The Convergence of Two Generations and Its Impact on Housing Demands

The Convergence of Two Generations and Its Impact on Housing Demands

A baby boomer is widely regarded as someone born in the US between the years of 1946 and 1964. With 10,000 of these people turning 65 every day through 2030, the baby boomer demographic points to the age-qualified space as the largest emerging market for new housing. But until that market is met with the necessary volume of purpose-built housing, the Baby Boomer generation will need to compete with Generation Y for urban living accommodations. Generation Y, or Millennials, are any American born between 1980 and 1994. Despite the significant age gap, the living situations the two generations desire are very similar.

Both generational cohorts are looking for:

  • Urban living
  • Short commutes
  • Walkability
  • Access to public transit
  • Close proximity to shops, restaurants, bars, and city centers
  • Low maintenance housing
  • Ample amenities (e.g. pool, fitness center, dog park, coffee bar, etc.)

And neither generational cohort is concerned with:

  • Amenities for children
  • School districts
  • House upkeep
  • Mowing lawns
  • Shoveling snow

Millennials desire minimal home responsibility and upkeep. They are busy building careers and nurturing social lives, which means home is oftentimes merely a place to sleep. Baby Boomers are becoming empty nesters. They are enjoying the newly rediscovered freedoms they had prior to children and life in the suburbs.

While places like Manhattan, Chicago, and Los Angeles have been experiencing this phenomenon for almost two decades now, it is only recently that it has taken hold in other cities. Available urban multifamily housing is suddenly being leased by a more diverse age group. Previous generations jumped from suburban homes to retirement homes and senior living communities. But Baby Boomers are gravitating toward urban centers before the retirement home.

The biggest difference between Millennials and Baby Boomers is the decision-making process. The “active adult” knows what they want. They have purchased real estate before, done home renovations, and furnished their own living spaces for decades. Cheaper finishes such as vinyl floors and outdated appliances may be deal breakers for this demographic. The Baby Boomers desire living conditions that are on par with or improvements to the homes they are leaving. This means high-end finishes like granite or marble countertops, hardwood floors throughout, large bathrooms, and walk-in closets. On the other hand, the Millennial won’t get too hung up on small details because they know they will move again. Housing choices are not permanent for them at this point in their lives.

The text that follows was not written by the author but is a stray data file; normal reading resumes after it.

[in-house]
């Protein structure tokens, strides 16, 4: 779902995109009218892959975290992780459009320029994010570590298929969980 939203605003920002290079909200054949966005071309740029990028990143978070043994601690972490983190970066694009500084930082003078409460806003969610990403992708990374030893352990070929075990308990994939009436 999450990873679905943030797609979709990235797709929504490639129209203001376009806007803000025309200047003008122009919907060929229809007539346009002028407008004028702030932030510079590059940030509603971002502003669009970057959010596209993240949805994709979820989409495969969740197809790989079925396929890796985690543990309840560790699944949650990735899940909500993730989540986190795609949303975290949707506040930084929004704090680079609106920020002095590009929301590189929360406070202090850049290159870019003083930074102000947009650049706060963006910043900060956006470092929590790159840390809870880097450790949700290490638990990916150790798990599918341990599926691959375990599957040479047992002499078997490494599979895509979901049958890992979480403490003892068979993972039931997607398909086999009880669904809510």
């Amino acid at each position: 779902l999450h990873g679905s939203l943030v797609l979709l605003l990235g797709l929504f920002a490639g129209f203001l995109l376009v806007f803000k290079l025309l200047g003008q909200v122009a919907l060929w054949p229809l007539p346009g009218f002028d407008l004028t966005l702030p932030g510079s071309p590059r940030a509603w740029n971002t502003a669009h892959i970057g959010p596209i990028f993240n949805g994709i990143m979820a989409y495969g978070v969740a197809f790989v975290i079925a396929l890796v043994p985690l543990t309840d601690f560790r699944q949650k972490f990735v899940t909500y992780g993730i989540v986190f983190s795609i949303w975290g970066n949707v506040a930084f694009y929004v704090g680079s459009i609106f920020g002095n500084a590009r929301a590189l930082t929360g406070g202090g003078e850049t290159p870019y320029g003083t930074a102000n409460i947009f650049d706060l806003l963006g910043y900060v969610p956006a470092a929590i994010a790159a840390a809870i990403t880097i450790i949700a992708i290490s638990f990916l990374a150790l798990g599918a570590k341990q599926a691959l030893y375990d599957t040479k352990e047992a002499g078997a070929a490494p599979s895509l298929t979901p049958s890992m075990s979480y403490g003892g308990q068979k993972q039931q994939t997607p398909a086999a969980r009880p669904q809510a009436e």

According to a new analysis of U.S. Census Bureau data by RENTCafe, senior renters are actually the fastest growing segment of the country’s rental population. Currently, the most popular options for “active adult” are the higher-end multifamily apartment complexes that were built with a younger demographic in mind. While this is good news for current property owners because they now have a second target demographic to market to, this is also good news for future projects. For opportunistic companies interested in acquiring and developing multifamily properties as the market begins to tighten and interest rates start to rise, this presents a unique opening.

Baby Boomers are not a demographic that has had a large quantity of purpose-built housing developed for them in the past. Traditionally, this group would be spending another decade in their “forever homes” before moving to senior living accommodations. The steady stream of demand by 55-75 year-olds who are looking to shed the financial burdens of home ownership and move into low-maintenance living conditions warrants the development of more Baby Boomer-dedicated mixed-use living environments.

The demand is already there and it will continue to grow in both primary and secondary markets. It will be very interesting to watch how the supply for this specific age group grows in the future. Expect to see this urban migration of the young and old to continue for years to come.

To learn a little more about some of the secondary markets CRE professionals are keeping an eye on in 2018, click here!